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Sure there will still be accidents, but human error is still the biggest cause for accidents, fatal or otherwise. From what I've read, 90% of today's accidents could be avoided with self-driving cars. People who expect 0% accidents are letting the perfect be the enemy of the good - the status quo isn't better.
Agreed, but accidents caused by machines are perceived differently than accidents caused by people. Computers and robots are almost always more reliable than humans, but the mistakes that machines make tend to be different from the mistakes that people make. And there's the expectation that people will make mistakes, but that machines should not. When a self-driving car causes an accident that a human could have prevented, it will be perceived as a much bigger negative than the reverse.
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Old 03-05-2017, 11:21 AM   #7
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I too am looking forward to self driving cars. And to a system where cars are used 'per use' in a very inexpensive and improved environmental approach.

I am hoping it evolves to something between a bus and taxi approach. This will reduce traffic, road maintenance, pollution, etc. Most people do not think about the amount of land dedicated to parking since everyone wants to park close to their destination. But if the car parked itself, I expect we could recover 50% of the land used for parking. Just a wild guess. More businesses, parks and open space.

As a frequent bike commuter, I anticipate it will improve my personal safety while biking. And, if it is safer it will encourage even more people to use Active Transportation. Encouraging a healthier population.
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Old 03-05-2017, 11:25 AM   #8
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Agreed, but accidents caused by machines are perceived differently than accidents caused by people. Computers and robots are almost always more reliable than humans, but the mistakes that machines make tend to be different from the mistakes that people make. And there's the expectation that people will make mistakes, but that machines should not. When a self-driving car causes an accident that a human could have prevented, it will be perceived as a much bigger negative than the reverse.
So we're better off with 100 accidents than 10, or whatever the actual reduction turns out to be? It's OK for 10 people to be killed by a drunk, distracted or incompetent driver, but not 1 by a self driving car? If perfect is the standard, why are you driving today at all?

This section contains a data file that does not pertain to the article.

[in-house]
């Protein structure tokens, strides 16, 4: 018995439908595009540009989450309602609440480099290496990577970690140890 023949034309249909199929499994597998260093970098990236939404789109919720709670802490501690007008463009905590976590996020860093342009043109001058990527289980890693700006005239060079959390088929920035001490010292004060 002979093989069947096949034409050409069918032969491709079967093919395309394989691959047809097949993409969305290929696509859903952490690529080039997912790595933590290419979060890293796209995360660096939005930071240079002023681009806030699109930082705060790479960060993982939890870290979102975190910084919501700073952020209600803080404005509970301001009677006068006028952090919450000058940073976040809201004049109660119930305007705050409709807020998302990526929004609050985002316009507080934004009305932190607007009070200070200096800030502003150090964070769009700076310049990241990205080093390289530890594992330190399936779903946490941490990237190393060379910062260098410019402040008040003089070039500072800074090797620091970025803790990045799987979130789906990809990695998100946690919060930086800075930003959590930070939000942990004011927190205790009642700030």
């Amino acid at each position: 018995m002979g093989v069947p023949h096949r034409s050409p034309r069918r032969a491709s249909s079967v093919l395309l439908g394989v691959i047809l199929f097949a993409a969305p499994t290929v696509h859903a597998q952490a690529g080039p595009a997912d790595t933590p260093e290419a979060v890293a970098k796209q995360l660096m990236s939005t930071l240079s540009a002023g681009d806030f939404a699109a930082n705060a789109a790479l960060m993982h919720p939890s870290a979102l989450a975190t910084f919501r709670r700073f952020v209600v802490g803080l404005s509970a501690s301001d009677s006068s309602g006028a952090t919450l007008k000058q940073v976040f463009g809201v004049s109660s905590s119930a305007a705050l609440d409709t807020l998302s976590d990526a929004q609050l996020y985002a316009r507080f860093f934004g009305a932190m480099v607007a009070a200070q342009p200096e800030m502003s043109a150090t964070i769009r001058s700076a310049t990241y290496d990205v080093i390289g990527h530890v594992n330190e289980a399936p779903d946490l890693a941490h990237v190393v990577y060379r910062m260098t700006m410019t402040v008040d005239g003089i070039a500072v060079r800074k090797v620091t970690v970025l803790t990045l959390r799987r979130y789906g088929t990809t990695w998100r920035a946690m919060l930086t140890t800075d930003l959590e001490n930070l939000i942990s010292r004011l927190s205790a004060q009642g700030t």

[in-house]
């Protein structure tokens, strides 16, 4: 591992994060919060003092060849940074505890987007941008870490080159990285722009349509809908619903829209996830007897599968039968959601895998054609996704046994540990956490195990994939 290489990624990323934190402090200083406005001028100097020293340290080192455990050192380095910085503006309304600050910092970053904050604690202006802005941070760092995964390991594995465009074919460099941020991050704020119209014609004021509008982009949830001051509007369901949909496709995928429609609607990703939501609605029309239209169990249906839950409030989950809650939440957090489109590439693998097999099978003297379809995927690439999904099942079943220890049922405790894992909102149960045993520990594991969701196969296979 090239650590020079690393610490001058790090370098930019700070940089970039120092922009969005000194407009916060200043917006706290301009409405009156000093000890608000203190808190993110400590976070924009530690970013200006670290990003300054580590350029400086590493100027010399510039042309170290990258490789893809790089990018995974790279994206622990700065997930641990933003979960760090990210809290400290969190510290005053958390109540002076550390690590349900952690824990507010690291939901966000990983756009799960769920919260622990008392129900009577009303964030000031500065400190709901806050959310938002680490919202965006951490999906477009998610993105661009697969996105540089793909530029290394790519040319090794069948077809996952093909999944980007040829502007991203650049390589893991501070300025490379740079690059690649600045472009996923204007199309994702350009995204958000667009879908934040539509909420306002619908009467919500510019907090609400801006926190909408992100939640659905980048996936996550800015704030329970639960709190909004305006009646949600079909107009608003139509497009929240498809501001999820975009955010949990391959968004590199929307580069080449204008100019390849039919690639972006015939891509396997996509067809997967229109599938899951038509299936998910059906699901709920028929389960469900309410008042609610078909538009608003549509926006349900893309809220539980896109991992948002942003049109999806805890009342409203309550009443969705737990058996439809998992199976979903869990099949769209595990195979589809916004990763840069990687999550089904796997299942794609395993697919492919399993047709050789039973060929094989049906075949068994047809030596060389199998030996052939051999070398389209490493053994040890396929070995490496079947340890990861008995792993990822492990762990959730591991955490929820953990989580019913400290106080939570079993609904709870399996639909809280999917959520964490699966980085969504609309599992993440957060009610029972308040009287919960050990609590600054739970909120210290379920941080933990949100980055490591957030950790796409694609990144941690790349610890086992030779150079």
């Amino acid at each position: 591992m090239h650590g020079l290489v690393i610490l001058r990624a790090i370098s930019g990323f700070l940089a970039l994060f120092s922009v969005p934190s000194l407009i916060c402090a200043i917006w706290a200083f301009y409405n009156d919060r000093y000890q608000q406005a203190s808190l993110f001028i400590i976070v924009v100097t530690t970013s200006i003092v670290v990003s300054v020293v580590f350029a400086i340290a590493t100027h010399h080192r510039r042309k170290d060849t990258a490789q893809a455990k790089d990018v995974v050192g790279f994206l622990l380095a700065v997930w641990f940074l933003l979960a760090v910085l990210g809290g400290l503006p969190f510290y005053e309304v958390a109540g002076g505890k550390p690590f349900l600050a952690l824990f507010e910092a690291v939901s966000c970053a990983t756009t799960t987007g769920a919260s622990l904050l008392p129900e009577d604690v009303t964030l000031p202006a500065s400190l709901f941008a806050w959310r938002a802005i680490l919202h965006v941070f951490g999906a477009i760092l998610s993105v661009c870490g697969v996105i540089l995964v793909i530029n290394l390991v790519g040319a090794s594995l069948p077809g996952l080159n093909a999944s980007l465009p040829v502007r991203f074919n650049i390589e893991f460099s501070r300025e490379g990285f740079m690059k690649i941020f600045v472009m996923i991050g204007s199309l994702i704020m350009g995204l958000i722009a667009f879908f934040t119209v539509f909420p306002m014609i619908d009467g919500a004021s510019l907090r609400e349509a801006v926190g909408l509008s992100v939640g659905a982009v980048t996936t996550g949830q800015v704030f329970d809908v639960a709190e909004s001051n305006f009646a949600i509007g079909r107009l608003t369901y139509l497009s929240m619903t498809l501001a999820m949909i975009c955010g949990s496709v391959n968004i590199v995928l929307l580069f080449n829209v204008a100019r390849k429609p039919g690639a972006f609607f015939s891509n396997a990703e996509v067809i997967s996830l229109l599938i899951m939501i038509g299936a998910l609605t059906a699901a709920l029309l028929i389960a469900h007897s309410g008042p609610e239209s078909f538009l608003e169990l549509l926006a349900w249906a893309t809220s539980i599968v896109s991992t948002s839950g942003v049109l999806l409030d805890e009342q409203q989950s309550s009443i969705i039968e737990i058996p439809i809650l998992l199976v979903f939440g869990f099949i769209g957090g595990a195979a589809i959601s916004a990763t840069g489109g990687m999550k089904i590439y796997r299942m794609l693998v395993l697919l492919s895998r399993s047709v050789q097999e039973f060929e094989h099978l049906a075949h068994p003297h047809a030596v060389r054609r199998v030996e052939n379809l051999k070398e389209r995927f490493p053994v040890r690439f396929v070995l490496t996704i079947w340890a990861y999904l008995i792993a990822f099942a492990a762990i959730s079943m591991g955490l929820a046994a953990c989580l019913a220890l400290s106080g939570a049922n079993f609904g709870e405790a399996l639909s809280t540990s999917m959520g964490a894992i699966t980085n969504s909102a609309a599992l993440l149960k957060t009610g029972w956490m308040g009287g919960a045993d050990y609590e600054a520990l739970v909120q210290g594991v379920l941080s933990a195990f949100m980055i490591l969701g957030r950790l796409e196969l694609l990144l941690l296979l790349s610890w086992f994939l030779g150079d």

Though perceptions always factor in, hopefully we're smarter than that when all is said and done. I have friends who are totally against self driving cars for the reasons you note, but the non-data in their heads bears no resemblance to reality. Don't bother me with the facts, my mind is made up...
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Old 03-05-2017, 11:40 AM   #9
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I neither like nor dislike driving enough to care much either way. But a family member recently started a full-time job as a "driver" testing self-driving vehicles. Her job is to sit in the driver's seat for 30-40 hours per week and be ready to take the wheel in case something goes wrong. Now that is a hell I never want to experience. Spending 30-40 hours a week in a car, not driving, but being ready to drive constantly? No thank you. Sounds nerve-wracking.
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Old 03-05-2017, 11:43 AM   #10
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c.

What about you, are you eager to have a self driving car?
No.

I'll have this to get me around economically (no computers in it):

IMG_20170113_163557.jpg
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Old 03-05-2017, 11:50 AM   #11
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I don't think they can get here quick enough. With all of crazies out on the road talking and texting all the time, it gets more dangerous every day. I'd much rather have a 100% dedicated robot driving next to me than some inexperienced teen who thinks he can text and drive simultaneously. Plus, I don't think I'd mind kicking back for a nap while my car gets me to my destination. Driving in my neck of the woods Is not my idea of fun (way too much traffic).